Exploring the Limits of Copyright Protection for Software – Why Good Programmers May Get Less

Part of the process of any copyright suit is to determine what is actually protected by the copyright. In the case of computer programs, this has led to the generally accepted abstraction-filtration-comparison test of Computer Associates v. Altai.

In this test, the original program is analyzed to determine what is protectable by copyright and what is not. As is well known, the “ideas” behind the program are not protected by copyright. In the test mentioned above, the “ideas” are identified and removed from the program, leaving only the protectable nuggets.

During the analysis, elements of the program are removed from protection if they are the result of mere “efficiency and logic” under the doctrine of merger or scenes a faire. These doctrines state that although an idea may have many forms of expression, there may be only one or two expressions that are truly useful. When there is only one useful expression of the idea, the idea and expression are said to merge, and the expression is not protectable by copyright. This is particularly troublesome to software developers.

Computer languages are fraught with rules, syntax, and commands that are very rigidly defined and can only be used in specific manners dictated by the computer language. The computer programmer does not operate in a world such as a literary author wherein the language may be stretched, messaged, and even misused to communicate the point. The expression of the programmer’s language is painfully and exactingly edited by the debugging process to precisely conform to the required syntax and rules. The result is that the programmer’s latitude in expression is very tightly circumscribed by the logic and efficiency of the computer language.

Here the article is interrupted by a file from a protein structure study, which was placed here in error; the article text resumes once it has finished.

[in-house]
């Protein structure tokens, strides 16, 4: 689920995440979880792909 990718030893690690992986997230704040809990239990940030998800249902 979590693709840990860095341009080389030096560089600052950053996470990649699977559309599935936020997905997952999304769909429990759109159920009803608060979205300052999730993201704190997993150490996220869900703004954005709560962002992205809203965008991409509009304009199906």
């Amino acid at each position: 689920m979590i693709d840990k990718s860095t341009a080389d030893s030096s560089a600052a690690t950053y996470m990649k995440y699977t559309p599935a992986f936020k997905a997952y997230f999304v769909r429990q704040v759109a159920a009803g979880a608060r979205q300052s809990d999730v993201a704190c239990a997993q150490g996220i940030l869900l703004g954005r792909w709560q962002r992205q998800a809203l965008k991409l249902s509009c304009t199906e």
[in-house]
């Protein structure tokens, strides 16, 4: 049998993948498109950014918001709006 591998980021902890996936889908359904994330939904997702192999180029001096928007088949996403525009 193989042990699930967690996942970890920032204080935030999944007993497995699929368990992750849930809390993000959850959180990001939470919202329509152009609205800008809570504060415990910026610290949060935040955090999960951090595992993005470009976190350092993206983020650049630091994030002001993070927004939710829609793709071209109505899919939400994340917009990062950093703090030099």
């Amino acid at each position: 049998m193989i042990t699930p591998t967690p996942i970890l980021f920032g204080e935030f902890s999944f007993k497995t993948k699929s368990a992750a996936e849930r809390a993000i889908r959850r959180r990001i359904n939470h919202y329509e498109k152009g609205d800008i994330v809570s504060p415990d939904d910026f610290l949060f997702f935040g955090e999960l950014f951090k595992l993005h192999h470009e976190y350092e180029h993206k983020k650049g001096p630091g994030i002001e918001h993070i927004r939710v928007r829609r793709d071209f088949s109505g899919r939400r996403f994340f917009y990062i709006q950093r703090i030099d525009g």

This means that many if not all of the elements of the computer program that define the function and operation of the program may be excluded from copyright protection if they are expressed with “efficiency and logic.” In practice, the entire program is potentially vulnerable to this test, since every subroutine and function is potentially the most efficient and logical expression of an idea.

In one example, if two programmers were to write a program to perform a certain function, each programmer is constrained to use only the commands available in the language. Further, the sequence of those commands may be generally dictated by efficiency and logic of the overall routine. In the end, the two programmers may produce code that is substantially similar to each other, especially when the code is honed for logic and efficiency. Hence, much of the code may not be protectable by copyright.

After the logic and efficient description of the underlying idea are removed from the program, what is left? In some cases, it might not be very much at all, regardless of how hard and diligently the programmer sweat over the code.

Taken to its logical extreme, this particular filter is especially harmful to good programmers and greatly benefits sloppy programmers. One hallmark of excellent programming is extreme efficiency and logic of source code. Using this test, an especially efficient and very logical program is much likely to contain less copyright protectable subject matter than one that is inefficient and poorly written.